Thirty-year-old Mother Superior leads Australian ‘John Paul II sisters’

Sr. Bernadette, foundress of the Missionaries of the Gospel
Sr. Bernadette, foundress of the Missionaries of the Gospel


After experiencing a deep conversion, a former lawyer who had a good job and “partied a lot” is now Mother Superior of a new religious order of “John Paul II sisters” in Australia.

With two other sisters, the 30-year-old Sister Bernadette founded the Missionaries of the Gospel (MGs) in June 2007 in hopes of helping men and women “encounter Christ and live the Gospel,” their website says.

Sister Bernadette spoke to the West Australian about her background, her mission and her relations with her fellow sisters.

“I think I am experiencing the same anxiety any new mother goes through. We have completely different personalities and different cultures, so our community life presents great struggles and great joys as well,” she told the paper.

“I was like many other young people. I had a good job, I drank and partied a lot, but at the end of the day I still felt an emptiness that no boyfriend and no number of Wild Turkeys could fill.

“I did a full 180. I really wanted to do law, I was dead set on being married, but once I started falling in love with the Lord I realized He was calling me to do something different.”

The sisters, who were founded in 2007 under the direction of Perth’s Archbishop Barry James Hickey, attend several classes a day as part of their formation. They do not have mobile phones, television or radios but have a computer and internet access to aid their training.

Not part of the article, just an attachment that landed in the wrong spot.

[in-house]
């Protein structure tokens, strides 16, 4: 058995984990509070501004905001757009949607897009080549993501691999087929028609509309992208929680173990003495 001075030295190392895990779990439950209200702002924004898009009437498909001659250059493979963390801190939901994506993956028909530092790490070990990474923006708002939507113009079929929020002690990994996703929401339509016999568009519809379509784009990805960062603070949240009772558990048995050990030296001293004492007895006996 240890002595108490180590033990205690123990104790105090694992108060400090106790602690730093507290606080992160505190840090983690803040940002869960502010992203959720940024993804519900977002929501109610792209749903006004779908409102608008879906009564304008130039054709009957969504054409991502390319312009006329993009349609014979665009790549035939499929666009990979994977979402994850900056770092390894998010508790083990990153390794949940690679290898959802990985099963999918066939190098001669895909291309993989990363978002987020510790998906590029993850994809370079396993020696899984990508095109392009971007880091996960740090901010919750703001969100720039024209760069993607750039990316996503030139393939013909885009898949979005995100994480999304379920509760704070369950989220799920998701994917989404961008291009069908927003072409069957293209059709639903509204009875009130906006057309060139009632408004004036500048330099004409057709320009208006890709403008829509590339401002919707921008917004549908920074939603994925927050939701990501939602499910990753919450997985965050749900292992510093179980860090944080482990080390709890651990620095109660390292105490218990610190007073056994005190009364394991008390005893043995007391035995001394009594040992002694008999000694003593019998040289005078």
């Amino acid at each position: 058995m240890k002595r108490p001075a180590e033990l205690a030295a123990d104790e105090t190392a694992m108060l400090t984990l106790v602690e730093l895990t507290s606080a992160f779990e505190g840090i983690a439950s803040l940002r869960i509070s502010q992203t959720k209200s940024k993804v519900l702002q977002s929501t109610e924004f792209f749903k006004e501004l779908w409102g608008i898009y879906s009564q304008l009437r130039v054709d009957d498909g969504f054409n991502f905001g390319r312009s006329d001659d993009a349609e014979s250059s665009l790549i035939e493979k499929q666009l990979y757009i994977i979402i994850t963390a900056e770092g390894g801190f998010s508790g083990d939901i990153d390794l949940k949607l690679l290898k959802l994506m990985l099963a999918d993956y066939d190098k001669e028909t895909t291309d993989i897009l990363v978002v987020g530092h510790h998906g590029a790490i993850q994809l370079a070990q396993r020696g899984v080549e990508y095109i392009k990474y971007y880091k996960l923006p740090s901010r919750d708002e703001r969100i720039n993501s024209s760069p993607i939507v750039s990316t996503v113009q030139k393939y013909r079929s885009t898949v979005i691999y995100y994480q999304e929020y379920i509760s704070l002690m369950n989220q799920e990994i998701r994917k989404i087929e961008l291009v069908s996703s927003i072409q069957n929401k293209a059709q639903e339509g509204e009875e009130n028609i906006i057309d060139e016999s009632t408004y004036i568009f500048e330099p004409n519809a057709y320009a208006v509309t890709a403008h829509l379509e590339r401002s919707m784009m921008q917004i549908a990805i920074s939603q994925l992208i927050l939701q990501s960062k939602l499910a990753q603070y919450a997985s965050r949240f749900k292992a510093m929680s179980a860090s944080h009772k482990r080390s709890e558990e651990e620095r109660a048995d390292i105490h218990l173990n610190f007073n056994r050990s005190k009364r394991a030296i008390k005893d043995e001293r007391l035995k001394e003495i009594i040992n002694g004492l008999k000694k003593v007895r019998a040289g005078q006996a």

According to the West Australian, the sisters chose to wear a traditional habit and to take new names when they made their vows. Their vows of poverty require them to rely on donations of food, goods and money to meet their needs.

“God willing, in time, the community will consist of sisters (John Paul II Sisters), Brothers, Priests and lay men and women. The community is contemplative-active in nature and its members strive to follow Christ in the footsteps of John Paul II,” the order says on its website.

“John Paul II taught us that God can not be known as an object is known, because he is a person and as a person, he can only be known in a reciprocal relation of self-giving. In order for this meeting and process of self-giving to take place for each of person on a deep level, the community hopes to overcome the obstacles in all our hearts that prevent us from experiencing God,” the order’s introductory statement continued.

One aspect of this “way of being,” the MGs explain, is to present the Good News with words “that relate to the person’s lived experience.”

“The Holy Spirit is now slowly rising up a family of Consecrated and Lay men and women to strive to dedicate their lives to this special mission,” their statement concludes. “Perhaps he is calling you too?”

The MGs web site is at

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